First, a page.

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Taxman missing the boat on offshore income Add to ...

The authors are partners at Lerners LLP in Toronto, where they practice tax law.

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The Canada Revenue Agency wants to collect tax on billions of dollars hidden in offshore accounts. But its own policies may be its biggest obstacle.

Last year, more than 14,000 U.S. taxpayers disclosed the existence of their offshore bank accounts to the Internal Revenue Service. This sudden display of candour was prompted by a high-profile probe of Swiss banking giant UBS by the IRS. These disclosures, which were made under a temporary tax amnesty program, will net billions of dollars in back taxes.

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Now the Canada Revenue Agency (CRA) wants a piece of the action. Canadians may hold as much as $100-billion in hidden offshore accounts. But the CRA lacks the political and economic muscle wielded by its U.S. counterpart to pressure foreign banks to disclose information. Ottawa's demands that UBS disclose the names of Canadian account holders were met with a resounding yawn.

Still, nearly 100 Canadians were spurred by the IRS actions to disclose the existence of their UBS accounts under the CRA's tax amnesty initiative, the Voluntary Disclosures Program (VDP). Other Canadian taxpayers, with accounts at other institutions, came forward after media reports about "Project Jade," the CRA's investigation of RBC Dominion Securities and its alleged involvement in setting up bank accounts in Liechtenstein for Canadian clients.

In December, then-revenue minister Jean-Pierre Blackburn announced that the CRA would question all Canadian banks about their business in Liechtenstein and other tax havens. Financial institutions in these jurisdictions are under increasing pressure to compromise client confidentiality rules that have long been regarded as sacrosanct.

These events have sparked widespread interest in the VDP as a way for Canadians to correct errors or omissions in their tax filings. But the program is burdened by restrictions and ambiguities that may discourage taxpayers from coming forward. For many, the VDP offers too much stick, and not enough carrot.

Let's start with the carrot - the waiver of criminal prosecution, fines and civil penalties, regardless of the amount of tax evaded, or the type of evasion involved. In theory, a taxpayer who qualifies for the VDP would only have to pay back taxes and arrears interest. This is a significant concession, given that fines and penalties can total 50 per cent to 250 per cent of the tax evaded.

The IRS's amnesty program, in contrast, required the payment of penalties, in addition to back taxes and interest, although criminal prosecution was waived. But the IRS also agreed to disregard unreported income earned prior to 2003. Without that six-year limit, it is doubtful that so many U.S. taxpayers would have chosen to take advantage of the program.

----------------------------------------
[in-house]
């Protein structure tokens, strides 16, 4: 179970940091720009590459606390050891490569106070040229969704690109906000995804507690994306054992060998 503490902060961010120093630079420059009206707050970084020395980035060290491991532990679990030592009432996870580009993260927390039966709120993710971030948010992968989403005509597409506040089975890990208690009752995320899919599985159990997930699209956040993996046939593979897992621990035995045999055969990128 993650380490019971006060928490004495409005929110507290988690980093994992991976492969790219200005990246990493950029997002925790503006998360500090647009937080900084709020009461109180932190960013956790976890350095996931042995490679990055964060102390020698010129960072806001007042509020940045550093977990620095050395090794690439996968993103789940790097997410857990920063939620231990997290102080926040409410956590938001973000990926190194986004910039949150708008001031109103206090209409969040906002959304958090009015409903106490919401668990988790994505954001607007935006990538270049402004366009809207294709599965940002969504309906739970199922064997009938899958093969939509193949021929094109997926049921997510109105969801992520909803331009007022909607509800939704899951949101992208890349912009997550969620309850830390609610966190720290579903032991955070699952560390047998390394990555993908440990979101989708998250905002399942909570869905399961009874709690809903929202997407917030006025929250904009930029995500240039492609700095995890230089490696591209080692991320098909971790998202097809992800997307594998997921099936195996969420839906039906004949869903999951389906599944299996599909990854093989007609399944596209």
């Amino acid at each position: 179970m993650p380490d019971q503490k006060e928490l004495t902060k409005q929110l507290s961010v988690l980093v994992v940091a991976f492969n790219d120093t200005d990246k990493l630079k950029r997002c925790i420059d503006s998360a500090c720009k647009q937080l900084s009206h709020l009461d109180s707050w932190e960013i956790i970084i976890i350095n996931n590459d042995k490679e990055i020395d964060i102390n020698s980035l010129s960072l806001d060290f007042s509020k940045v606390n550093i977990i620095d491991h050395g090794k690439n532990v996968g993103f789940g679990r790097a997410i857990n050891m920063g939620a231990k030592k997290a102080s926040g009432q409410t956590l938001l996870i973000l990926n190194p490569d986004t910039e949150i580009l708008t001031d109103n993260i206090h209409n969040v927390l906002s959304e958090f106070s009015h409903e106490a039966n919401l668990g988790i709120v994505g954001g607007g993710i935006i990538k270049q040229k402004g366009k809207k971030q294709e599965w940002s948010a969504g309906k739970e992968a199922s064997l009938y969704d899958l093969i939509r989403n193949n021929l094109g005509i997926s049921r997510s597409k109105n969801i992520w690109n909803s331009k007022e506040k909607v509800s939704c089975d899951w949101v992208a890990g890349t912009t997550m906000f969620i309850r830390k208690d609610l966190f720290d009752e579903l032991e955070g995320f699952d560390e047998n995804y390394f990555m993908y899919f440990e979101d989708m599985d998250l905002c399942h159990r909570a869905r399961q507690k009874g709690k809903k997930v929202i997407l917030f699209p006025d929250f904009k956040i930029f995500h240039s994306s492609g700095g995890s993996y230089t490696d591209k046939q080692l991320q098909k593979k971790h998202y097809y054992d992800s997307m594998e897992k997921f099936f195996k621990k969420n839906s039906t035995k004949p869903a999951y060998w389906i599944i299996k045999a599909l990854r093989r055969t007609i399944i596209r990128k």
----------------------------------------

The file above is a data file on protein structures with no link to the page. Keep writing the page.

There is no six-year limit in Canada. In fact, there is no limit at all - and therein lies the stick. Once an offshore account is disclosed, there is nothing to prevent the CRA from demanding the payment of back taxes and arrears interest across the entire life of the account, even if it has existed for decades. With arrears interest compounded daily, and fluctuating currency exchange rates, the resulting tax bill could be staggering.

Even worse, the CRA has adopted the position that it has no authority to waive penalties - which are equal to 50 per cent of the tax and interest on those penalties - past the first 10 years. For those with disclosures going back 20 or 30 years, that's not much of an amnesty.

The VDP is also inconsistent: Too many important decisions are left to the discretion of the CRA employees who administer it. Some choose, as a matter of both fairness and expediency, to disregard income beyond the 10-year mark. Others take a more hard-line approach. Some will offer a reduction on the arrears interest rate, but others will not, because the VDP lacks clear guidelines on when this discount should be applied. This makes it impossible to anticipate what the implications of a disclosure would be, and the amount they would have to pay. A series of reforms in 2007, designed to standardize how the VDP operates nationally, failed to address all of these problems.

While the CRA boasts that the VDP is more popular than ever, the taxes it has collected are no more than a drop in the bucket. Perhaps hundreds, if not thousands, more Canadians would make voluntary disclosures if the outcomes were more predictable, and if there were a reasonable limit on the look-back period.

Some will argue that it is unfair to law-abiding taxpayers to give tax evaders a partial free pass. But Canada must be pragmatic: Its investigatory resources are limited, and its efforts to uncover offshore tax evasion on its own have not been a roaring success. An increase in voluntary disclosures could only benefit the treasury, as offshore accounts would generate taxable income for many years to come.

By refusing to provide reasonable limits on the sanctions that are applied, and by leaving key decisions subject to the whims of its employees, the CRA is undermining its own efforts. If the agency is serious about eliminating offshore tax evasion, it must adopt rules that encourage delinquent taxpayers to come in from the cold - and tell them exactly what consequences await if they do.

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